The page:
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Weekly Resin Report: Spot PE Market Pumps the Brakes

Article-Weekly Resin Report: Spot PE Market Pumps the Brakes

Weekly Resin Report: Spot PE Market Pumps the Brakes
Polyethylene (PE) prices moved higher in the spot resin markets, stifling some demand, which was also hampered by social unrest and large gyrations in the equity and energy markets.

After a couple of solid weeks, the spot resin markets took a breather, reports the PlasticsExchange in its Market Update. Polyethylene (PE) prices moved higher, stifling some demand, which was also hampered by social unrest and large gyrations in the equity and energy markets. There were occasions when customers, both processors and resellers, presented lowball, month-ago-level bids, claiming that there were competitive offers in the marketplace. But suppliers generally held their ground and, more often than not, buyers came back to pay the asking price, perhaps with a tiny price concession granted by sellers to make the transaction feel more friendly.

Cool Design
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Spot PE prices continued to snug up toward the inclusion of the $0.04/lb increase on the table for June. It’s about halfway there, so at the moment the full increase has about a 50% chance of success; if all things remain steady from here, it may land at just $0.02/lb, according to the PlasticsExchange.

PGP monomer costs edged higher, but polypropylene (PP) demand still languished, as many processing facilities, including a good part of the automotive sector, remained shut because of COVID-19. The export market remained hot even as PE asking prices have risen $0.02 to 0.04/lb. While most of the first round of June producer offerings sold quickly, some grades still remain at the higher end of the price range. PP exports have been a bright spot for that sector, soaking up some of the leftover supply from lackluster domestic demand.

The spot PE market pumped the brakes this past week, as activity was down and a slight hint of uncertainty crept into the resin market, perhaps some spillover from financial and other commodity markets. The PlasticsExchange trading desk finished the week with a below-average number of pounds traded, resembling volumes from earlier in the COVID crisis. It is sometimes healthy for the market to take a breather, as prices reversed sharply during this rebound, said the PlasticsExchange. Sellers were confident enough to stave off the lower bids, and in most cases were rewarded with sales at or near their asking prices. Fresh railcar availability was not necessarily tight, but some processors were in need of quick resin and paid up for spot truckloads, providing nice benefits to those suppliers who were bold enough to secure extra inventory — packed and ready to ship — well before it was clear that the market was turning higher.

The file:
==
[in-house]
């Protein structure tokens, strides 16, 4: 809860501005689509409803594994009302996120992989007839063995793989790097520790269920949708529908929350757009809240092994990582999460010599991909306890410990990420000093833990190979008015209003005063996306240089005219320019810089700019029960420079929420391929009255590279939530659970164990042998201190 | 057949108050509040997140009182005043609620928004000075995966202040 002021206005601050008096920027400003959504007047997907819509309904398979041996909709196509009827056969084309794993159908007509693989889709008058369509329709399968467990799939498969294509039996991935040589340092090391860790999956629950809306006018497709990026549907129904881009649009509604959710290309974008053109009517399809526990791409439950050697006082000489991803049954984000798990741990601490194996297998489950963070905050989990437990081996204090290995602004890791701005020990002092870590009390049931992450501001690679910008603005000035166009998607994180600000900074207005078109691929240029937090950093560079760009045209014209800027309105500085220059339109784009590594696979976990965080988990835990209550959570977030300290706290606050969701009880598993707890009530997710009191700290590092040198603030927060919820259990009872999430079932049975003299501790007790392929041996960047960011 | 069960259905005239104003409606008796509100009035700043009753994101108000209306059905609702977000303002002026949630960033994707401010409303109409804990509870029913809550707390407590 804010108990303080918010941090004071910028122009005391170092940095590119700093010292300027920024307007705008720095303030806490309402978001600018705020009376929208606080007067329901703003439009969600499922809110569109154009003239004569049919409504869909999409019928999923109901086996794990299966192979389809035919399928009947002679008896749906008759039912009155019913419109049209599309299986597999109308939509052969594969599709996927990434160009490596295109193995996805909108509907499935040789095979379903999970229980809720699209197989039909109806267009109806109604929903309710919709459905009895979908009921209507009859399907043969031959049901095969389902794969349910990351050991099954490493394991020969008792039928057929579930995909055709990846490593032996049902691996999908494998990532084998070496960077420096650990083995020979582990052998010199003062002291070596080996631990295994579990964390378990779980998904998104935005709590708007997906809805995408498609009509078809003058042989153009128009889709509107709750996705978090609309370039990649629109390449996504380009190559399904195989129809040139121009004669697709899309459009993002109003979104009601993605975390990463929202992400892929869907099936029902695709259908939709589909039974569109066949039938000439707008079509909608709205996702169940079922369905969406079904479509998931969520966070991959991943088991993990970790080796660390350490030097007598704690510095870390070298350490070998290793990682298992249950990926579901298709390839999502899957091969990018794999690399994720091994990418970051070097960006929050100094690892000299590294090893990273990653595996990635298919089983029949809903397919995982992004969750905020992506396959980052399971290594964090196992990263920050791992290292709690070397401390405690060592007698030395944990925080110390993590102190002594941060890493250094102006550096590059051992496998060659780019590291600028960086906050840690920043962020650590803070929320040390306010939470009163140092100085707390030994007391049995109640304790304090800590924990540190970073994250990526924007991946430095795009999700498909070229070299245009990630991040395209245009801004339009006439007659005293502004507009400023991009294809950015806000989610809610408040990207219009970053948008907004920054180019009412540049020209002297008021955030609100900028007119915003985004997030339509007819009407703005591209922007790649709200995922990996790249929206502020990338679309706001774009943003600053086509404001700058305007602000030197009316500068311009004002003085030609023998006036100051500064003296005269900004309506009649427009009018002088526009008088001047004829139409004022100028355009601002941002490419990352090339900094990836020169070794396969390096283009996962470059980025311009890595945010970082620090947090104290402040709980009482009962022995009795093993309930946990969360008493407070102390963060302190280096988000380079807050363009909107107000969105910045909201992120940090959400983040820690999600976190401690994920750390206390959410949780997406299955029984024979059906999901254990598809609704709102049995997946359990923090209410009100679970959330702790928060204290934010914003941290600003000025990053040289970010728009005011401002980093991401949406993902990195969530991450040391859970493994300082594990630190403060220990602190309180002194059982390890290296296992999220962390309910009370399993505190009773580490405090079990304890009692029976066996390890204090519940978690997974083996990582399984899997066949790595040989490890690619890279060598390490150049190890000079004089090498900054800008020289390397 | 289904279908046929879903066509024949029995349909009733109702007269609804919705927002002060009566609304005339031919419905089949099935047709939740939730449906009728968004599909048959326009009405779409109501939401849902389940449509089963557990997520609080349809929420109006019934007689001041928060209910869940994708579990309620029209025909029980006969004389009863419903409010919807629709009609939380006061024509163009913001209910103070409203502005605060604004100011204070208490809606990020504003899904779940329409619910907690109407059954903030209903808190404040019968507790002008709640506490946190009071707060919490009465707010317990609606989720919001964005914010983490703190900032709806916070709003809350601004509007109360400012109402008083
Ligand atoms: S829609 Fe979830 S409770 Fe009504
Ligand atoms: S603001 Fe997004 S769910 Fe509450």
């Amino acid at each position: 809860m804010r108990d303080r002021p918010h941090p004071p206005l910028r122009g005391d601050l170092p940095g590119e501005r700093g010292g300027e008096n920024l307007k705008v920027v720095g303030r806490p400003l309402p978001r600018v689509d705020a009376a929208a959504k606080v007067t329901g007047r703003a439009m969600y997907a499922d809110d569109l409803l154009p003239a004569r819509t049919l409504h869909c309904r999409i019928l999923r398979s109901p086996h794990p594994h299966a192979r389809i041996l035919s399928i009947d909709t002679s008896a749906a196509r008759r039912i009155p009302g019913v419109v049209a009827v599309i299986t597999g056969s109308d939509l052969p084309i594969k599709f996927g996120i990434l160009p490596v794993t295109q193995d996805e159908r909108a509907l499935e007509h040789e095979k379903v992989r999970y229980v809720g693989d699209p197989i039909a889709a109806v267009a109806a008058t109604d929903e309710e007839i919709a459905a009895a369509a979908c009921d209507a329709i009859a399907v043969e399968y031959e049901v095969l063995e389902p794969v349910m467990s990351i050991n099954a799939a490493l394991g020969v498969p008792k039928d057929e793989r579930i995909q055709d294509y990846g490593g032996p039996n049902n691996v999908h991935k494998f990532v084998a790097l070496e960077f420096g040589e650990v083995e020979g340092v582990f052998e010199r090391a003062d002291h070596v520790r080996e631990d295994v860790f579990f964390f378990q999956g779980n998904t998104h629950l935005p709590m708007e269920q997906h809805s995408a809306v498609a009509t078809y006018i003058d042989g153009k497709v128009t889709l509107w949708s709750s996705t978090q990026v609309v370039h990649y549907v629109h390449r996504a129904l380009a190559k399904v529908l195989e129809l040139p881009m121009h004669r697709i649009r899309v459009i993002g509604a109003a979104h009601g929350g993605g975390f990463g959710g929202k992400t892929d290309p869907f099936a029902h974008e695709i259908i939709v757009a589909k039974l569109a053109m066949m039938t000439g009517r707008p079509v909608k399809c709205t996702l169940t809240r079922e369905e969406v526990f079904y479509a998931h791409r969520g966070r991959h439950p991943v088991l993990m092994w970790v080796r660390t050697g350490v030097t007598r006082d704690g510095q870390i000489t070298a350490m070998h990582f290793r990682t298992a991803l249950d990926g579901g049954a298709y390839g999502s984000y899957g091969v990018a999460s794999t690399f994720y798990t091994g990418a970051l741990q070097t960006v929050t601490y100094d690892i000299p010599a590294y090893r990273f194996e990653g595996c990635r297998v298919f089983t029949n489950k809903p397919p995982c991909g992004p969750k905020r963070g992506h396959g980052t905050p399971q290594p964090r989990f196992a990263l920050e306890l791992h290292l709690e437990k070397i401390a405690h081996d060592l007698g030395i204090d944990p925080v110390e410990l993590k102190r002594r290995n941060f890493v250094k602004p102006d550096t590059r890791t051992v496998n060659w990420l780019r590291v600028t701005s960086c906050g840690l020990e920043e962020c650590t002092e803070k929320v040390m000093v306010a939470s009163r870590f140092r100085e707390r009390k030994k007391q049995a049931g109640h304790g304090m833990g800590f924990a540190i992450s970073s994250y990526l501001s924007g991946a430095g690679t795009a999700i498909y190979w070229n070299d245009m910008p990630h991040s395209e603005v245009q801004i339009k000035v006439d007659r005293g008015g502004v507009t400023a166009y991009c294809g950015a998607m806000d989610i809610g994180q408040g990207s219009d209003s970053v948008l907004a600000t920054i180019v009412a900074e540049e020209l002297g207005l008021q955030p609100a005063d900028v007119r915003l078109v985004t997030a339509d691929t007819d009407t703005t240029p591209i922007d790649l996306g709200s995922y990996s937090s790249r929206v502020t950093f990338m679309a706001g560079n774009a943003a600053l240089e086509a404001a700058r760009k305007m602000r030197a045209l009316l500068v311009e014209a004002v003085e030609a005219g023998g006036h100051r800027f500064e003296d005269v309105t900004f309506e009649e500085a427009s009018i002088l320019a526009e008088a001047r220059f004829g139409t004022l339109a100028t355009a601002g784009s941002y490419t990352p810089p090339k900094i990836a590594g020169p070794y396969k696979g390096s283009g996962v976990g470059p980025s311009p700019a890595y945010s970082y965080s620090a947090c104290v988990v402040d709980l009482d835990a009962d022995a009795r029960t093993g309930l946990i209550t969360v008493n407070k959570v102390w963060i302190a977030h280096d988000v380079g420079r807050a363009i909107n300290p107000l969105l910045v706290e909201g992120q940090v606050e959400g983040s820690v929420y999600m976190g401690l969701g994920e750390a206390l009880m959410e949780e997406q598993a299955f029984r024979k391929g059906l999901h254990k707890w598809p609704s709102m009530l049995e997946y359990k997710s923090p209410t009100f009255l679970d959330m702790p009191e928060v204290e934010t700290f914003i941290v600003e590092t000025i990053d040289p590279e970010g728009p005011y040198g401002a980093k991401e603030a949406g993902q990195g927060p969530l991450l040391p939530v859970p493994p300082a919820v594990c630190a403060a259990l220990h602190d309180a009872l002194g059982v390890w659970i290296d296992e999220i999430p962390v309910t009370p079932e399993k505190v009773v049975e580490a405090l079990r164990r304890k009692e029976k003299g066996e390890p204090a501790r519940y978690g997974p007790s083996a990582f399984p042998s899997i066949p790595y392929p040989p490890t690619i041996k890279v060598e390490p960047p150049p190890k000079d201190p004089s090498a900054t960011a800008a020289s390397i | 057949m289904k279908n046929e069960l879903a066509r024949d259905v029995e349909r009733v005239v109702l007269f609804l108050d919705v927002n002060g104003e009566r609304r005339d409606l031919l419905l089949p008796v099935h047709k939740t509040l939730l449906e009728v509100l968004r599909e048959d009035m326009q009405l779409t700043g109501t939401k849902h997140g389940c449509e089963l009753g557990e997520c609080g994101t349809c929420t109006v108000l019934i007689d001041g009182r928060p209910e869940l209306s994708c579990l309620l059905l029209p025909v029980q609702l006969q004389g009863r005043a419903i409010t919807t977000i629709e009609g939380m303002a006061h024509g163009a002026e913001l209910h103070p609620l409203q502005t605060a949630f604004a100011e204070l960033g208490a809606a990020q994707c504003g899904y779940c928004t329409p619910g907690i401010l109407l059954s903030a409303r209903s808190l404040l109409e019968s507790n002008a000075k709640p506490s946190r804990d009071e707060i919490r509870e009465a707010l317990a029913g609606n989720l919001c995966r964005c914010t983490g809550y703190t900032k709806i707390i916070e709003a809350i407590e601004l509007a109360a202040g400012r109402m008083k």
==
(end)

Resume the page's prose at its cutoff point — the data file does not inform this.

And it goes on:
Spot PE prices moved up another $0.005/lb across the board last week. Producers have been inching closer to securing their $0.04/lb price increase for June, and a strong export auction supported their cause. Initial May PE data show that demand was off slightly, topping 4.6 billion pounds, and inventories built an insignificant 25 million pounds. Considering all of the turmoil in the world, these numbers can still be viewed as strong. The PlasticsExchange said that its sentiment toward the PE market remains bullish.

Spot PP trading was fairly active. Completed transactions lagged, however, as manufacturing demand has yet to catch up with available supply. For the sixth week in a row, spot homo- and co-polymer PP prices settled flat, which is particularly notable since firming feedstock costs and still historically light but growing producer inventories have not been able to push spot prices off center. Material availability remained ample. Although fewer fresh railcars were offered, plenty of packaged truckloads were sufficient to satisfy prompt demand.

Recent preliminary data showed May production was on par with the trailing 12-month average. Sales were slightly higher than April, but still about 6.5% below the trailing 12 months. Exports were a highlight at 30 million pounds above average; however, it was not enough to offset the lack of domestic demand. Consequently, inventories added about 77 million pounds. This brought the three-month surplus to about 160 million pounds, but upstream inventories were still well below the 24-month trailing average and not too far from the lowest levels seen since the PlasticsExchange started tracking them more than 10 years ago.

Read the full Market Update on the PlasticsExchange website.

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